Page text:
In summary, we found that lower level of eGFR was independently associated with impaired cognitive functioning across multiple different domains, especially related to tests of executive function, even after adjustment for sociodemographic and clinical factors. Our results suggest that screening older patients with advanced CKD for cognitive impairment might be important, but future research is needed to determine the appropriate screening tools and the sensitivity and specificity of various cut-points for screening. We hope that the ongoing longitudinal assessments of the CRIC COG study will facilitate a better understanding of the clinical importance, etiology and mechanisms explaining the association between CKD severity and cognition.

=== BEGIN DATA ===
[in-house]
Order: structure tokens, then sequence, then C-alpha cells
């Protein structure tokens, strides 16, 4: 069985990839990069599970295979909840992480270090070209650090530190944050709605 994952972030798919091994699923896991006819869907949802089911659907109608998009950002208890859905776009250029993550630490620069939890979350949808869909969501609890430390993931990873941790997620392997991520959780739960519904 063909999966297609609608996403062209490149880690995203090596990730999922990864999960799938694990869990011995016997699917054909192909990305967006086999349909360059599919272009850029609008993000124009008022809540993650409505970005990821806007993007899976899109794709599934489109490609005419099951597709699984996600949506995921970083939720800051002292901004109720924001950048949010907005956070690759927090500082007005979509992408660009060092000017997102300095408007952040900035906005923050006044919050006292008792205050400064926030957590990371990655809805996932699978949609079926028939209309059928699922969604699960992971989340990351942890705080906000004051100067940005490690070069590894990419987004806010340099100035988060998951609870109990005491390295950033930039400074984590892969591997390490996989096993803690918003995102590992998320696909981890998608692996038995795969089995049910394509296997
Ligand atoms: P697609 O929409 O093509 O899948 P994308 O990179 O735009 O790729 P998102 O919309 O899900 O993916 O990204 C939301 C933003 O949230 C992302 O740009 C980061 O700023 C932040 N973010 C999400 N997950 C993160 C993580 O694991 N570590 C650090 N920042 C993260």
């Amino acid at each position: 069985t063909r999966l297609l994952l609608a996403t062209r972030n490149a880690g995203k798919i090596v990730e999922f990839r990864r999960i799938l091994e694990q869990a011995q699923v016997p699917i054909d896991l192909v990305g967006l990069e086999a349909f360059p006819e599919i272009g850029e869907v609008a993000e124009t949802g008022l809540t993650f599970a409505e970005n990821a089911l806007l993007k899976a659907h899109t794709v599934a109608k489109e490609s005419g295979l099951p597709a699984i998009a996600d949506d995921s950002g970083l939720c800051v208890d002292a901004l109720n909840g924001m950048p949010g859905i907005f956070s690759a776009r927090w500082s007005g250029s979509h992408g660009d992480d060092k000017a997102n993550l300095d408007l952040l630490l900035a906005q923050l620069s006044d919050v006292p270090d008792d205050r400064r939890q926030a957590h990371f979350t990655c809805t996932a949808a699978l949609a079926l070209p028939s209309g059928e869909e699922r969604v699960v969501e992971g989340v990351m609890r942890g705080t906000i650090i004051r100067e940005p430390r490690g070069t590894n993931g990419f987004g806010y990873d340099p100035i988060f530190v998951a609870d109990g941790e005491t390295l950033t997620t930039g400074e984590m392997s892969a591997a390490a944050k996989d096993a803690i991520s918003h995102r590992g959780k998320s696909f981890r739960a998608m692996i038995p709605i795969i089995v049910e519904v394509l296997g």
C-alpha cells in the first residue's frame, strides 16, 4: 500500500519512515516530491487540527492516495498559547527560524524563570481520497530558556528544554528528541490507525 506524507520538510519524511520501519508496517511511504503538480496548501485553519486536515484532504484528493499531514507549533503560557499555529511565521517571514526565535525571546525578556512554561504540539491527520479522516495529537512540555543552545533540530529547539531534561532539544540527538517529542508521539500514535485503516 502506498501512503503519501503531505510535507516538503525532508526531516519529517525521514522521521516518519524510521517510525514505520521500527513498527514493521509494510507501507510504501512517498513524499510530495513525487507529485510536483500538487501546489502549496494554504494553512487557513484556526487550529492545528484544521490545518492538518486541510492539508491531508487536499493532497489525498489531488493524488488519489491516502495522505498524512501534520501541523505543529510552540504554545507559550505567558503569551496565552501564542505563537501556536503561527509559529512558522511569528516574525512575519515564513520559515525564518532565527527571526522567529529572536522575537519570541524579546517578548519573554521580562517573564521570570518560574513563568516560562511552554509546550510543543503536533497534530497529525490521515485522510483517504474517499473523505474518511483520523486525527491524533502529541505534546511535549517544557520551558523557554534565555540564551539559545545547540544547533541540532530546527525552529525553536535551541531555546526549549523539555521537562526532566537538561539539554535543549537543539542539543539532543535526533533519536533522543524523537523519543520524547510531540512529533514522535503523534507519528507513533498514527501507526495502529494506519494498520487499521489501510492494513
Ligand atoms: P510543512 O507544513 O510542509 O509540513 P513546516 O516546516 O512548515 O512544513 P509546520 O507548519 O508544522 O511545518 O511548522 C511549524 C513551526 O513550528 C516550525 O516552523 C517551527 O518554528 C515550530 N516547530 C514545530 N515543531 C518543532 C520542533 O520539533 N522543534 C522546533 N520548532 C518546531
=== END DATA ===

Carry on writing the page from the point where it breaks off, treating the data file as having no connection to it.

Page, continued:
This study was funded by: NIH Grants U01-DK060990, U01 DK60980, U01 DK 60902, U01 DK61021, U01 DK60984 and R01 DK069406 (CRIC COG). Dr. Yaffe is also supported in part by K24 AG 031155 and an anonymous foundation.
An abstract from this study will be shared at the 2009 International Conference on Alzheimer’s disease and Associated Disorders (ICAD) in Vienna, Austria.
Conflict of Interest: The authors have no financial or personal conflicts of interest to report or disclosures to make.
Author contributions: Study concept and design (KY, MKT, JWK, ASG), acquisition of subjects and data analysis (KY, ASG), interpretation of data (KY, LA, MKT, JWK, ARS, ASG), preparation of manuscript (KY, PLB, JWK, ARS, DC, CA, LA, KD, AO, SS, NR, GM).